12. Discussion Guide. The Pagan Christianity Website also makes a discussion guide available for download. If there’s one thing that Pagan Christianity is good at, it’s starting a discussion. Some of those have been less than civil, less than focused, and less than helpful, but that aside, the discussion guide is a good idea for group use. The guide offers between three and six questions for each chapter, each designed to get people thinking through some of the questions the book will spark. Certain questions may not elicit much discussion in some groups, while others may draw participants into extended discussions as they consider them and defend or deconstruct current practices… or reimagine what those could be, and why. Anyone planning to use the book in a group context should obtain the discussion questions — 5 pages, and free.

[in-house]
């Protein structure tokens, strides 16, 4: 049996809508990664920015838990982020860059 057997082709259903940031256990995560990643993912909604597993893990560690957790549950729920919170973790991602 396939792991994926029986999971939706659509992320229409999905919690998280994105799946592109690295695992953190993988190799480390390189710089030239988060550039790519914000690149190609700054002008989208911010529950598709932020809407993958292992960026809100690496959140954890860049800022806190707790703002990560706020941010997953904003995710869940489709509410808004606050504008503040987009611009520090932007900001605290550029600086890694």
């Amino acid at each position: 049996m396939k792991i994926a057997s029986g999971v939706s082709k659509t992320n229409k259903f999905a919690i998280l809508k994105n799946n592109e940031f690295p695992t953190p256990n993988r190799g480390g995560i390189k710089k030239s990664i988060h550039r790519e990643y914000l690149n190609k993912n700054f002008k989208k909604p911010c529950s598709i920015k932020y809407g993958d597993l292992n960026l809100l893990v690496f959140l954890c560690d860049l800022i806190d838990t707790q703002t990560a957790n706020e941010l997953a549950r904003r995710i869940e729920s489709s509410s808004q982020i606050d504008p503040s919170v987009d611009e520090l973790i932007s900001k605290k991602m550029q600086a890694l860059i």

13. “Answers.” Frank Viola is answering questions and objections to the book. This page is also a repository of links to other reviews and interviews should anyone want to find further discussion and opinion on the book. Understandably (and I didn’t check all the links) I think most of the linked reviews tend to be balanced or positive rather than negative… at least, the comments from Bob Hyatt’s series and Michael Spencer’s humour or Robbymac’s review and hockey fight comments aren’t on the list, nor is Darryl Dash’s review for Next-Wave. These sources will provide an overview of some of the criticism of the book, though Darryl Dash’s article is the least inflamatory negative review I’ve seen. I would almost not call it a negative review, as he writes, “This book threatens a lot that pastors and churches hold dear. But that shouldn’t scare us. If they’re right, it doesn’t matter what it threatens. This book has to be evaluated on the evidence and the strength of its arguments, not on how much it will cost us if they’re right.” He goes on to offer a series of questions that he would prefer have been asked along the same themes… in other words, regardless of whether Viola and Barna make their case convincingly in this book or whether the language is too harsh, the discussion itself is valid. It’s just that it should be a slightly broader discussion than has been inferred by many who have read the book. For my part, I inferred the same thing — but I don’t think it’s what the authors intended. I touched on some of that yesterday and it’ll come up in my conversation with Frank next week.